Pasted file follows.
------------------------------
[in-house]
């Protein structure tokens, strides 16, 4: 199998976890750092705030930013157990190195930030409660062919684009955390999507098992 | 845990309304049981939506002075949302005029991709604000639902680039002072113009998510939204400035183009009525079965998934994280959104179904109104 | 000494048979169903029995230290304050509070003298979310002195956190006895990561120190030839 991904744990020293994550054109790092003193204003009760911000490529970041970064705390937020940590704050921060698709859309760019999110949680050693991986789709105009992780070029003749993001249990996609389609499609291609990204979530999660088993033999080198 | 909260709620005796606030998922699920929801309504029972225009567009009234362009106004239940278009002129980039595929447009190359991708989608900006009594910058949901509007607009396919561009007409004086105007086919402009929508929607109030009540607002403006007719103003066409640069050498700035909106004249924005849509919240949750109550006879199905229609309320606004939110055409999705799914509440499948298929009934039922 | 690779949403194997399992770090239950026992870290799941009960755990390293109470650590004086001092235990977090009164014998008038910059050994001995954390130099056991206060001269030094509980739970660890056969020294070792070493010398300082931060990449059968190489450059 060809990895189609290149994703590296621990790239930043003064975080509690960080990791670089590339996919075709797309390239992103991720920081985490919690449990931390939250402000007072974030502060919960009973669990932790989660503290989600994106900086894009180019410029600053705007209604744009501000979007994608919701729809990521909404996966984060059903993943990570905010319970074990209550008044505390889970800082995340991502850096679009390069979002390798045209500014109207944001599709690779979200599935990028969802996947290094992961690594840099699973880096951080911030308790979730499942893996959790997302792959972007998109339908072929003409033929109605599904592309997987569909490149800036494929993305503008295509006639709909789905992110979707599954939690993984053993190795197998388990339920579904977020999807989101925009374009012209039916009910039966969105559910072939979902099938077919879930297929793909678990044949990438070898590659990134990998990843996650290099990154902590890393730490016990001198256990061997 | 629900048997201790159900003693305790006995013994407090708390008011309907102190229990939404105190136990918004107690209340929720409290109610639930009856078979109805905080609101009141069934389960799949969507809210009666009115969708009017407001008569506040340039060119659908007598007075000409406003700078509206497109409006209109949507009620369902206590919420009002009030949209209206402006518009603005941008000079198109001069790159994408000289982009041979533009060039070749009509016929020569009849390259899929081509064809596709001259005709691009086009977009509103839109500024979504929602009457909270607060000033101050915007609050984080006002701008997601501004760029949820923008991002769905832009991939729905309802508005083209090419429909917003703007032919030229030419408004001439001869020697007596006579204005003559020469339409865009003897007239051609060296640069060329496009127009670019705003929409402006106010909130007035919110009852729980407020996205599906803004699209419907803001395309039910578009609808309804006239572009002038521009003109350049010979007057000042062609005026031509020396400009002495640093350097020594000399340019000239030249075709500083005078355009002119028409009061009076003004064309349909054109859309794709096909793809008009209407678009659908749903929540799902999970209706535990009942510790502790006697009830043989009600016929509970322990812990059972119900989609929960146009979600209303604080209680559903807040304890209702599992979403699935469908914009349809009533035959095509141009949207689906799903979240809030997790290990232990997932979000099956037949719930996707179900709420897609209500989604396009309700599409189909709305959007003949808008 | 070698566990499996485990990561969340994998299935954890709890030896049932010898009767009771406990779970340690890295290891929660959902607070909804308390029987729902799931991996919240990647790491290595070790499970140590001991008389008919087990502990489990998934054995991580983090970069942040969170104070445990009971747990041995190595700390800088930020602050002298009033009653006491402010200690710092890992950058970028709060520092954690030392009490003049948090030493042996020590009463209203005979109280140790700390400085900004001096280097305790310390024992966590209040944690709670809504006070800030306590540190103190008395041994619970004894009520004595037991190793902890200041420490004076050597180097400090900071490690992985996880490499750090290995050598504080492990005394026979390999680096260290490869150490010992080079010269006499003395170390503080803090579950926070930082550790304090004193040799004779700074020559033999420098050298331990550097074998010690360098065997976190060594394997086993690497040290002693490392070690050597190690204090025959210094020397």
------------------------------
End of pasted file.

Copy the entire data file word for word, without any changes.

[in-house]
């Protein structure tokens, strides 16, 4: 199998976890750092705030930013157990190195930030409660062919684009955390999507098992 | 845990309304049981939506002075949302005029991709604000639902680039002072113009998510939204400035183009009525079965998934994280959104179904109104 | 000494048979169903029995230290304050509070003298979310002195956190006895990561120190030839 991904744990020293994550054109790092003193204003009760911000490529970041970064705390937020940590704050921060698709859309760019999110949680050693991986789709105009992780070029003749993001249990996609389609499609291609990204979530999660088993033999080198 | 909260709620005796606030998922699920929801309504029972225009567009009234362009106004239940278009002129980039595929447009190359991708989608900006009594910058949901509007607009396919561009007409004086105007086919402009929508929607109030009540607002403006007719103003066409640069050498700035909106004249924005849509919240949750109550006879199905229609309320606004939110055409999705799914509440499948298929009934039922 | 690779949403194997399992770090239950026992870290799941009960755990390293109470650590004086001092235990977090009164014998008038910059050994001995954390130099056991206060001269030094509980739970660890056969020294070792070493010398300082931060990449059968190489450059 060809990895189609290149994703590296621990790239930043003064975080509690960080990791670089590339996919075709797309390239992103991720920081985490919690449990931390939250402000007072974030502060919960009973669990932790989660503290989600994106900086894009180019410029600053705007209604744009501000979007994608919701729809990521909404996966984060059903993943990570905010319970074990209550008044505390889970800082995340991502850096679009390069979002390798045209500014109207944001599709690779979200599935990028969802996947290094992961690594840099699973880096951080911030308790979730499942893996959790997302792959972007998109339908072929003409033929109605599904592309997987569909490149800036494929993305503008295509006639709909789905992110979707599954939690993984053993190795197998388990339920579904977020999807989101925009374009012209039916009910039966969105559910072939979902099938077919879930297929793909678990044949990438070898590659990134990998990843996650290099990154902590890393730490016990001198256990061997 | 629900048997201790159900003693305790006995013994407090708390008011309907102190229990939404105190136990918004107690209340929720409290109610639930009856078979109805905080609101009141069934389960799949969507809210009666009115969708009017407001008569506040340039060119659908007598007075000409406003700078509206497109409006209109949507009620369902206590919420009002009030949209209206402006518009603005941008000079198109001069790159994408000289982009041979533009060039070749009509016929020569009849390259899929081509064809596709001259005709691009086009977009509103839109500024979504929602009457909270607060000033101050915007609050984080006002701008997601501004760029949820923008991002769905832009991939729905309802508005083209090419429909917003703007032919030229030419408004001439001869020697007596006579204005003559020469339409865009003897007239051609060296640069060329496009127009670019705003929409402006106010909130007035919110009852729980407020996205599906803004699209419907803001395309039910578009609808309804006239572009002038521009003109350049010979007057000042062609005026031509020396400009002495640093350097020594000399340019000239030249075709500083005078355009002119028409009061009076003004064309349909054109859309794709096909793809008009209407678009659908749903929540799902999970209706535990009942510790502790006697009830043989009600016929509970322990812990059972119900989609929960146009979600209303604080209680559903807040304890209702599992979403699935469908914009349809009533035959095509141009949207689906799903979240809030997790290990232990997932979000099956037949719930996707179900709420897609209500989604396009309700599409189909709305959007003949808008 | 070698566990499996485990990561969340994998299935954890709890030896049932010898009767009771406990779970340690890295290891929660959902607070909804308390029987729902799931991996919240990647790491290595070790499970140590001991008389008919087990502990489990998934054995991580983090970069942040969170104070445990009971747990041995190595700390800088930020602050002298009033009653006491402010200690710092890992950058970028709060520092954690030392009490003049948090030493042996020590009463209203005979109280140790700390400085900004001096280097305790310390024992966590209040944690709670809504006070800030306590540190103190008395041994619970004894009520004595037991190793902890200041420490004076050597180097400090900071490690992985996880490499750090290995050598504080492990005394026979390999680096260290490869150490010992080079010269006499003395170390503080803090579950926070930082550790304090004193040799004779700074020559033999420098050298331990550097074998010690360098065997976190060594394997086993690497040290002693490392070690050597190690204090025959210094020397």